May 7, 2008
Bush Slate of Nominees to FEC Is Anything but a Compromise; Conflict Over FEC Appointments Likely to Continue
Statement of Craig Holman, Campaign Finance Lobbyist for Public Citizen
The slate of nominees for the Federal Election Commission (FEC) that the Bush administration sent to the Senate on Tuesday night is anything but a compromise. In fact, the highly partisan and politically charged choices are likely to perpetuate the stalemate that has effectively shut down the FEC since January.
President Bush is calling for the replacement of sitting Republican Commissioner David Mason with Don McGahn, a steadfast Republican Party loyalist who served as general counsel to the National Republican Congressional Committee (NRCC) in October 2002 when that committee attempted to sidestep federal law banning “soft money” in federal elections. McGahn also was ethics lawyer for former Rep. Tom DeLay, who resigned from Congress under criminal indictment.
Mason, who expected to continue serving his FEC term, has questioned the legality of Republican presidential candidate John McCain securing a loan by allegedly using the promise of public funds as collateral and then pulling out of the public financing program.
Meanwhile, Bush wants to keep controversial nominee Hans von Spakovsky, who has become a lightning rod of controversy following public disclosures that he participated in an administration campaign that would have disproportionately disenfranchised low-income and minority voters. Many Senate Democrats have refused to appoint von Spakovsky to the elections agency.
The Bush slate proposes the nomination of three Democrats as requested by Senate Majority Leader Harry Reid (D-Nev.) – Ellen Weintraub, Cynthia Bauerly (assistant to Sen. Charles Schumer (D-N.Y.)) and Steven Walther – and three Republicans, Caroline Hunter (former White House official and currently a commissioner on the Election Assistance Commission), McGahn and von Spakovsky.
Appointment of six commissioners to the FEC has been held up by Senate Minority Leader Mitch McConnell (R-Ky.). McConnell has objected to Reid’s suggestion that each of the nominees be confirmed separately, which probably would result in the Senate rejecting von Spakovsky. The White House now suggests that it would not object to a separate vote on each nominee. If Republican congressional leaders were to allow separate votes, the result likely would be confirmation of a five-member commission, with McGahn and Hunter providing a two-member Republican voting bloc.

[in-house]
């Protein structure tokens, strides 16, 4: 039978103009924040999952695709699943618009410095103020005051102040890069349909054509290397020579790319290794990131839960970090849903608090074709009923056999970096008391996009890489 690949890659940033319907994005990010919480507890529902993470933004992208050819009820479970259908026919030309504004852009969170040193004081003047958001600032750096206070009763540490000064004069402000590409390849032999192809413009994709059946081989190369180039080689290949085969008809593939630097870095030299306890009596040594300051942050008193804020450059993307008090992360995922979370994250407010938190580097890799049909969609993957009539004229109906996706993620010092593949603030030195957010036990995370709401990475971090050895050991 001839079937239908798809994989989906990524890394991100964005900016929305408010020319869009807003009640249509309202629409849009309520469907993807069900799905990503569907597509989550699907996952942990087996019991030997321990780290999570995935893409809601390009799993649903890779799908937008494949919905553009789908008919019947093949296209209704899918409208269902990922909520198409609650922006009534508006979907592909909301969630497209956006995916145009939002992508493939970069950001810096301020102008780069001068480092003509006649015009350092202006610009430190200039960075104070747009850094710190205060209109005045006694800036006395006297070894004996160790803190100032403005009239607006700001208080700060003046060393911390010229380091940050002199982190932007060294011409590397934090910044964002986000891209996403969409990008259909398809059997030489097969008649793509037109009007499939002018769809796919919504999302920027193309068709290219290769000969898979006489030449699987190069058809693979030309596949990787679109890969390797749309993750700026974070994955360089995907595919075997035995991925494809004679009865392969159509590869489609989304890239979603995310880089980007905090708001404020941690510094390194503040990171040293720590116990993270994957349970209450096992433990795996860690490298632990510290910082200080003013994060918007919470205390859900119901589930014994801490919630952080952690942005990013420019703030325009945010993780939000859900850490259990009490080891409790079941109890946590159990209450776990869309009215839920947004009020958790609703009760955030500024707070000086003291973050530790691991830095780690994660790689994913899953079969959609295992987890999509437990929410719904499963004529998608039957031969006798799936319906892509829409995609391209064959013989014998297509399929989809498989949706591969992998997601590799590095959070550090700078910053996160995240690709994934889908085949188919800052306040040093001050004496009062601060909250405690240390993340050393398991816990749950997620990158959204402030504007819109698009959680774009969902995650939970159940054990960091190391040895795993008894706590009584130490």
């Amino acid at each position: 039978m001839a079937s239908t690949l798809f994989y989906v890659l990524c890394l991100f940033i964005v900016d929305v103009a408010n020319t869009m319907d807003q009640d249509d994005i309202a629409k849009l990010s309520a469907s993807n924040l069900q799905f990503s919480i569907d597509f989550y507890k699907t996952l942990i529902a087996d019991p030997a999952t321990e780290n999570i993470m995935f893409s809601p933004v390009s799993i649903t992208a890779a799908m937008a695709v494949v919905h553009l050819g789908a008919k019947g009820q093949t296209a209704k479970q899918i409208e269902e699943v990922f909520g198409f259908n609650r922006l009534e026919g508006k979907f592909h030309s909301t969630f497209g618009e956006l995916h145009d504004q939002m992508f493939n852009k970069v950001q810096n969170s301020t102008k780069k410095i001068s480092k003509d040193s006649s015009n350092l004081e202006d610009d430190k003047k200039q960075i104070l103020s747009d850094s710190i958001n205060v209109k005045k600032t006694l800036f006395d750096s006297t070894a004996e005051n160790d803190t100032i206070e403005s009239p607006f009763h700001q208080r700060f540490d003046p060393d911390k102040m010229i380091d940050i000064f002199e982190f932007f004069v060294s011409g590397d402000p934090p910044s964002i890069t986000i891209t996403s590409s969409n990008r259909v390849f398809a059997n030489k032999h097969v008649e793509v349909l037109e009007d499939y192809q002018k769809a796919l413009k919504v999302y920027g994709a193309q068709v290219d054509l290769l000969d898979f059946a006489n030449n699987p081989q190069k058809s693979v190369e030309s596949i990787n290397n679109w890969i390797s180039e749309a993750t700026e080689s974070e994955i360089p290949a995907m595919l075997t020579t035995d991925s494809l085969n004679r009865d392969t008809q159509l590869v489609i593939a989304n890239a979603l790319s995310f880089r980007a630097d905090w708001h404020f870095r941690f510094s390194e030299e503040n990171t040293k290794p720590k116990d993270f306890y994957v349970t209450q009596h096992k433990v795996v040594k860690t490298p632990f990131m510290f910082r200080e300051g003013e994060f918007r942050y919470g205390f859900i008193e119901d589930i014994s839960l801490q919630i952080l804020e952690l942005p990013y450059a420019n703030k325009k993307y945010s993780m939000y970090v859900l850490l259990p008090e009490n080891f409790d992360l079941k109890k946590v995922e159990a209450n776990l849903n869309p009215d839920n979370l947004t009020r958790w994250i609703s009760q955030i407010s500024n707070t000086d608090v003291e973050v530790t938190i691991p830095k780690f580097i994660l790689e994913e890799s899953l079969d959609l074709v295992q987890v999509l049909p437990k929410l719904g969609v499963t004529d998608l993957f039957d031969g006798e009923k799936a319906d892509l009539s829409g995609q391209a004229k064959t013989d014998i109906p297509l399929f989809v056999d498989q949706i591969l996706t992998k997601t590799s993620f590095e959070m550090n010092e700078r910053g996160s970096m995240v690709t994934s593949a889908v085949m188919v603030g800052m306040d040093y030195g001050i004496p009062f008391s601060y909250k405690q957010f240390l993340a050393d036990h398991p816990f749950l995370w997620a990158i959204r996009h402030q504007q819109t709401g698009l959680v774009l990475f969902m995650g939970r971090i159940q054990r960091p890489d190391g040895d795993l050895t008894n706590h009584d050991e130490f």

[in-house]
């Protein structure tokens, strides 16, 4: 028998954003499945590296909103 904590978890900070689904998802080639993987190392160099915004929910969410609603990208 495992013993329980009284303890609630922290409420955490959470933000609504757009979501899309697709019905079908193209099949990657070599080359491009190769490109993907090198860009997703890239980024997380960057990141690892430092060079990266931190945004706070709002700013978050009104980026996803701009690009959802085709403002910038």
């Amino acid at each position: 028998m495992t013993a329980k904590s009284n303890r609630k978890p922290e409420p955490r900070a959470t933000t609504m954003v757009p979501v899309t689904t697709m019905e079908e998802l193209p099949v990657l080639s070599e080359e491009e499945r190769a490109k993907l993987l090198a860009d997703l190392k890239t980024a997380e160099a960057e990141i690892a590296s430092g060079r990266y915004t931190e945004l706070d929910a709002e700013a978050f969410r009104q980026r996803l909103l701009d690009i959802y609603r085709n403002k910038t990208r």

A five-member commission would provide a sufficient quorum to certify public financing for the presidential campaigns, especially for the cash-starved McCain campaign, which is desperate to break the Republican logjam and get the FEC up and running again. However, a five-member commission would allow the two-member Republican bloc to easily tie up any further actions by the agency because any formal action by the FEC requires approval of four commissioners.
Bush’s proposal is not a compromise – it is a prescription to promote the Republican presidential candidacy and the Bush administration’s ideological agenda. The maneuver appears primarily designed to help McCain get public financing while tying up the commission on implementing the rest of the campaign finance law, such as the new-and-yet-unenforced law requiring disclosure of bundling activity by lobbyists. When it comes to fair and balanced enforcement of our nation’s election laws, the FEC should be above such sharp and self-serving partisanship. The FEC must be a full, six-member commission to help dilute partisan voting blocs, and the appointees should be people of integrity, committed to implementing and enforcing federal campaign finance laws rather than undermining them.